5- The designer as His/Her Own Witness

to come

To be engaged in a situation where one is to interact responsibly, challenges one to witness one’s own self. This “self” is to be extracted from the situation for one to be conscious of one’s environment and to act accordingly. What it means for a designer to be his/her own witness is to play his/her own devil’s advocate, to be unselfish and invisible. After all, design is not about the designer, nor is it about the commissioner or the manufacturer; it is about the solving of the problem and its end-users.

To realize a design successfully involves the collaboration of many individuals, each is responsible for his/her task and the interaction with the others. The behavior of each individual is observed and kept in balance by the other. Once during a discussion on a design proposal, a commissioner from our office remarked, “I don’t want to hear designer’s bull shit!” His remark was intended to remind us the purpose of our function, with that remark he extracted the “self” out of us. Self-denying is a challenge, after all, we started out in this world with “I”; it is one of the first words we could utter. The world swirled around us, with our mothers and fathers industriously tend to our every need. We were the center of the universe until one of the other “I” brutally snatched away our toy from the sand box. As we grow older, the “I” becomes less prominent for most of us, but it still surfaces when there is a lack of self-witnessing.
With the lack of self-witnessing, a certain blindness can arise; such as when designers fall in love with themselves, with their designs and with their interest for fame. It becomes harder for them to be critical or remain objective of their judgments, and thus constructive criticisms from others are denied.

Another aspect which can be hurtful to a project if the “self” is prominent, is when designers make too many assumptions based on their own behavior and thinking. Such prevent designers from foreseeing other possible situations on how the end-users might interact with the design. Take website design as an example. More than often I find myself, as a user, at complete lost in the chaos of websites. Unable to find what I’m looking for, have no clue how to move forward or return to my previous location, and in the end start to wonder which site am I on? This feeling of disorientation and frustration can mostly be prevented by having a clear overview on the “whom”, the “what” and the “where”. Many websites fail in this basic principle, partly due to designers that make too many assumptions on the user’s behavior, unaware that the “making” is not the same as the “using”. The hypothetical end-users they have in mind often resembles one no other than they.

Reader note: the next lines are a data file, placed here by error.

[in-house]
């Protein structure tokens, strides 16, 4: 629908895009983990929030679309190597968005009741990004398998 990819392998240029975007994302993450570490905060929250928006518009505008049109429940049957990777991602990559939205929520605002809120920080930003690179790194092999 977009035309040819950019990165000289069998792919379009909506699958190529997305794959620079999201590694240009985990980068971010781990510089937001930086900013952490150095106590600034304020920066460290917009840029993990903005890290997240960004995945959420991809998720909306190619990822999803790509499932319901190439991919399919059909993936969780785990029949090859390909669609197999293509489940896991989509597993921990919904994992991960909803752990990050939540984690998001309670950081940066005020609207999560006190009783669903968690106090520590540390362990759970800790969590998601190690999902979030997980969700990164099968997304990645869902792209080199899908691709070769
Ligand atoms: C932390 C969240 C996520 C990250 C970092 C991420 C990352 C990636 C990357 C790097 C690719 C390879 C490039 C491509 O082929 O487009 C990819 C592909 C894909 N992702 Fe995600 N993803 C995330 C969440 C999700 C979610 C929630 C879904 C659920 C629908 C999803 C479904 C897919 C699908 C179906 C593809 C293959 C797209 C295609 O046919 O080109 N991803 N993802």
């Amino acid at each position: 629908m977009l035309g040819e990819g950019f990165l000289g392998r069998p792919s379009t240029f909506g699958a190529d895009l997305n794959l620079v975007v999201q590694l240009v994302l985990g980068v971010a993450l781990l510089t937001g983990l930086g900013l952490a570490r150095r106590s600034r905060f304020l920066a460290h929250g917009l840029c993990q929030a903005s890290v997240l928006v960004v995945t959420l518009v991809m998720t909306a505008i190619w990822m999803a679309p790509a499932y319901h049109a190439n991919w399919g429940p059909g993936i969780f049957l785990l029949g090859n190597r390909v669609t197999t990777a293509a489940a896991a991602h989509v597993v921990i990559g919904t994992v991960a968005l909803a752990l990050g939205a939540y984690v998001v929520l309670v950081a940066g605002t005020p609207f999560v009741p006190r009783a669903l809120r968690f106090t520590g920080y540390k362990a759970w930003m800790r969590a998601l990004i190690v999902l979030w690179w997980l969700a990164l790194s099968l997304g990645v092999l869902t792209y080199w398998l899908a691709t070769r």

Apart from the call for designers to be unselfish, there may come a time when it is appropriate for the design itself to take on the same act, to be invisible in able to function. Take the design of a novel as an example. A reader has only one interest, which is to read, to plunge himself/herself entirely into the fictional world. There should be no visual obstacles that interrupts and diverts the reader’s attention. The typography, in another word, is to be invisible in able for the printed words to come to life. The job of the typographer is to ensure this invisibility, by eliminating typographic flows such as widely spaced words, long text lines, small type sizes, illegible typefaces, a page ending with a hyphenated word and much more. The typography of a novel is designed to appear as “not designed”; like an invisible machine at work.

In the past decades, there has been too much media spotlight on the “creators”, part of the cause for the misconceptions of this profession. To be your own witness is also to have a sense of responsibility towards one’s duty. The nature of our duty places us behind the stage; the performer is the design. A successful design is to function on its own without its “creator”. Its “creator” as in other professions, does not work with a magic wand but with earnest collaborations and with perseverance for problem solving. Most great designs are the result of such. If we, the designers, were to put our egos aside and leave the stage, the design can get a chance to proof itself.

Chin-Lien Chen